Corporate rebels who want to make a difference in society with game-changing enterprises need to focus on creating sustainable value for their customers, ING Direct Chairman and President Arkadi Kuhlmann said Sept. 18 at Thundebird School of Global Management in Glendale, Ariz.
“Find a way to connect with your customers to create a value machine,” said Kuhlmann, a Canadian entrepreneur who brought ING Direct to the United States in 2000.
He spoke to an audience of about 100 students, faculty and staff at the invitation of the Thunderbird Finance Association led by Professor F. John Mathis, Ph.D., and students in his investment banking class. Afterward, Kuhlmann signed copies of his new book, “The Orange Code: How ING Direct Succeeded by Being a Rebel with a Cause.”
Kuhlmann said game changers such as Google, Dell, Wal-Mart, Starbucks and eBay all generate word-of-mouth marketing by giving their customers something new that creates value for society. He said that was his mission when he took on the big New York banks with ING Direct.
While traditional banks focus their marketing efforts on selling consumer debt, Kuhlmann decided to focus his efforts on leading America back to savings. He knew the message would difficult to sell because big spenders often generate more buzz than big savers — even when they’re suffocating in debt. “Trying to tell Americans to save their money is a tough chore,” he said.
But Kuhlmann had at least one thing working in his favor.
“Saving money is inherently good,” he said. “Watching your savings grow is a habit that leads to happiness.”
He said the dot-com bust that rocked the economy shortly after ING Direct moved to the United States helped advance his battle cry. And the current recession has given another boost to the idea of saving before spending.
“Picking up these waves is actually pretty helpful,” he said.
Just six months after the U.S. launch, ING Direct had 100,000 customers and $1 billion in deposits. By the end of 2008, the business had grown to include 7 million customers and $65 billion in deposits.
Kuhlmann, a self-proclaimed rebel and misfit, shared advice for others like himself who want to prove the corporate world wrong by taking an unconventional path to success
For starters, he said rebels with a cause need to study their chosen industry and look for market gaps. “You cannot do things people are already doing,” he said. “You need to start with a clean sheet of paper.”
The United States had more than 9,000 banks when ING Direct started its online operations, but none reached out to “Main Street” Americans as partners in saving. Kuhlmann said the banking industry missed marketing opportunities and failed to integrate new technology into their operations.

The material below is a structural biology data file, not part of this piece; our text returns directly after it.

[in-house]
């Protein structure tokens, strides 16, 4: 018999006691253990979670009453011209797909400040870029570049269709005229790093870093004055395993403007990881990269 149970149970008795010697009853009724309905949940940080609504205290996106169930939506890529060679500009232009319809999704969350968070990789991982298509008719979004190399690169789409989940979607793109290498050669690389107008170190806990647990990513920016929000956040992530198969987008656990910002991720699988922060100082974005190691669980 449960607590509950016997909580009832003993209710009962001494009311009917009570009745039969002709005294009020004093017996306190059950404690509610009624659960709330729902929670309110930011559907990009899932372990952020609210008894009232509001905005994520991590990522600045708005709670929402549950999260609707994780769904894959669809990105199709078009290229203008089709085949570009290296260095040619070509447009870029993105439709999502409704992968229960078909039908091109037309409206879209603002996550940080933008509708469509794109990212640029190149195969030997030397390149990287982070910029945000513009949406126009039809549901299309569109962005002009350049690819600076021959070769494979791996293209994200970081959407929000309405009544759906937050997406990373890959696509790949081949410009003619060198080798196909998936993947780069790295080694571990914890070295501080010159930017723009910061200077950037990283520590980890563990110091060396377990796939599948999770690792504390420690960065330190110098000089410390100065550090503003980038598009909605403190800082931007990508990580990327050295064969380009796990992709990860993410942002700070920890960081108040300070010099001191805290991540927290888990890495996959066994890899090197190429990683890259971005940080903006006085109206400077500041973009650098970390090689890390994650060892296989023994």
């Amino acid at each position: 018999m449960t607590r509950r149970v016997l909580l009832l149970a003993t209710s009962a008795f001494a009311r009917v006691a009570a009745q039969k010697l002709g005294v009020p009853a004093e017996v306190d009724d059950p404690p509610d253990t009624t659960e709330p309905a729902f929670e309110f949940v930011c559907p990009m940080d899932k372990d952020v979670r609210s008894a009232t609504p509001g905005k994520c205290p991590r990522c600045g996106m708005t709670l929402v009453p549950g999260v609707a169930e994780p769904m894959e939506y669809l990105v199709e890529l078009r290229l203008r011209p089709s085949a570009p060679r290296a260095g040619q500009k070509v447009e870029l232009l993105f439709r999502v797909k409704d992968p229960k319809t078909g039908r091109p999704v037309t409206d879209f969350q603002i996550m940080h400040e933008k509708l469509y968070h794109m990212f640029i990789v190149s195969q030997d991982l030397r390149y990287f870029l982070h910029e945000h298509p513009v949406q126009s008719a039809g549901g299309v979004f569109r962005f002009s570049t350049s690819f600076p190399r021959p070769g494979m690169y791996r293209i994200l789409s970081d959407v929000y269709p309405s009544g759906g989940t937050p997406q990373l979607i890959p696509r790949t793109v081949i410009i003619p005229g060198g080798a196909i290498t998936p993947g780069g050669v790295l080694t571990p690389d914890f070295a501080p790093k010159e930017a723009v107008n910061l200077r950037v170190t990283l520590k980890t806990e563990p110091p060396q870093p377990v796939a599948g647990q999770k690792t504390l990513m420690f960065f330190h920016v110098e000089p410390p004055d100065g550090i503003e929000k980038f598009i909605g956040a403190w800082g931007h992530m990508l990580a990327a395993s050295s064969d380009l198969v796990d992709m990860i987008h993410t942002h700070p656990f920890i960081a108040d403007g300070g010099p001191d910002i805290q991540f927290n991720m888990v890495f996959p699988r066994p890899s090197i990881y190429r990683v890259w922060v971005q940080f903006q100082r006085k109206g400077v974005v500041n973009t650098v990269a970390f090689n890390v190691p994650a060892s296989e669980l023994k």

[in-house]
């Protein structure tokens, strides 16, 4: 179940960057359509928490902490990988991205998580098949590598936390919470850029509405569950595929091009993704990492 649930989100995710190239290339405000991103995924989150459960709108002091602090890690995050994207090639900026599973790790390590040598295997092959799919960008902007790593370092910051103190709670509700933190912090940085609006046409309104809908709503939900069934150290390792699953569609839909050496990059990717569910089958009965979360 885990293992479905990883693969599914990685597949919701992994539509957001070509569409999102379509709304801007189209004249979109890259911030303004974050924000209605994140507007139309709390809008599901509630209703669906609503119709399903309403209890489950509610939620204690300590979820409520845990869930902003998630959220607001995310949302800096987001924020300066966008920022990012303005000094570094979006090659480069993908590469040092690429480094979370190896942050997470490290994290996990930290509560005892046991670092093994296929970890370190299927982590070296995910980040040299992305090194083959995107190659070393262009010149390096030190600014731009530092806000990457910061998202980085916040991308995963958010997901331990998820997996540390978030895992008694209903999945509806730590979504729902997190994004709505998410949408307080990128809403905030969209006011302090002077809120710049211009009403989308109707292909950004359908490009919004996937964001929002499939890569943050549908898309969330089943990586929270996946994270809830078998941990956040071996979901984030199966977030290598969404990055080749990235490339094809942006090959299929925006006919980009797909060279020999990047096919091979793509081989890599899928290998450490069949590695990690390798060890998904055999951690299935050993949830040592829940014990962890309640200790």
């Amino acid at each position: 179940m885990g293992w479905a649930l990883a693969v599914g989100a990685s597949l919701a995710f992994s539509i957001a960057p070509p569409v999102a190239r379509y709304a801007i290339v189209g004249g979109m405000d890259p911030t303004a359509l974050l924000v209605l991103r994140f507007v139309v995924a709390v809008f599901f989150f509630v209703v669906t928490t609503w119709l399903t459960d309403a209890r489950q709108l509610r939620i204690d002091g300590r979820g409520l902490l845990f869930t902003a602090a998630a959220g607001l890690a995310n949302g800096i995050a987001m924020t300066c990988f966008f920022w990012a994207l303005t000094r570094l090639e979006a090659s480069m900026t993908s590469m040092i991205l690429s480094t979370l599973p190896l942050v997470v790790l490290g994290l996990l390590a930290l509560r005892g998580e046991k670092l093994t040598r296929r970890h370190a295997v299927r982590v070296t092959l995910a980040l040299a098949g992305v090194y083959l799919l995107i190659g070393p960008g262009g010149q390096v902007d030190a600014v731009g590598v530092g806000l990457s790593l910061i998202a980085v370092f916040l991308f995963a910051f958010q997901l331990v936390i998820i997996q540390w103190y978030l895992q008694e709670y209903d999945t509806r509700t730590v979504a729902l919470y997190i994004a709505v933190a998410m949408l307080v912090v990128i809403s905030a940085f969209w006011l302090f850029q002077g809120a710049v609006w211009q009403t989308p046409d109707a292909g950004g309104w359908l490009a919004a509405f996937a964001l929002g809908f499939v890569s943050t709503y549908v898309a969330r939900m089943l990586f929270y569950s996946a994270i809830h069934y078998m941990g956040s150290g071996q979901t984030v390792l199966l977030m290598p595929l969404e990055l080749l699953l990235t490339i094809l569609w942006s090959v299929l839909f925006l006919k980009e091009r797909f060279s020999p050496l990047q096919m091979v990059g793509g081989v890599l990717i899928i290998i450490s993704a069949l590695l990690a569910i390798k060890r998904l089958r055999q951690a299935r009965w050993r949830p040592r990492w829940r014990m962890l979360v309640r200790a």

ING Direct filled these gaps with edgy marketing campaigns and an online bank that promised customers higher returns on their savings and checking accounts and lower interest rates on their loans.
Keep it simple
As the company began to grow, Kuhlmann kept his message simple with minimal fine print, limited consumer options and a straightforward Web site design that looks more like a video game than a banking portal.
He said people who buy a new car don’t start by reading the manual in the glove box. Instead they get behind the wheel, crank up the stereo, and take the car for a test drive. The same approach works at ING Direct.
“You don’t need to read a manual to do it,” Kuhlmann said.
On the issue of creating value for customers, Kuhlmann said most banks in New York do the opposite. “Screwing people with credit cards is bad,” he said. “Most Americans use credit cards, but they hate them.”
Savings accounts have the opposite effect. Kuhlmann said people may hate their jobs, their morning commutes or their ex-spouses, but everybody loves their savings account.
“It’s cool to save,” he said. “It builds self-esteem.”
Kuhlmann said another key for rebels who take on the corporate world is that they need to be real about it.
“Walk the talk,” he said. “Be authentic. Don’t pretend to be a rebel.”
Kuhlmann leaves little doubt about his own rebel status. He rides a Harley Davidson motorcycle, wears cowboy boots and carries a gun. And he chuckles as he compares big retail banks in New York to Darth Vader and the Death Star from “Star Wars.” (He is quick to point out that Luke Skywalker and the freedom fighters in the rebel alliance wear bright orange jumpsuits, the same trademark color used by ING Direct.)
Rebels who take on the corporate giants can’t succeed alone. Kuhlmann said they need to recruit like-minded rebels to their cause.
“If you’ve been rejected a lot in your daily life, it’s good training for this line of work,” he said.
The only drawback to hiring rebels, Kuhlmann said, is that they quickly develop an appetite to go their own way and pursue their own causes.
“One measure of a good company is the number of people it spins off,” he said. “This is the biggest challenge for companies like Google.”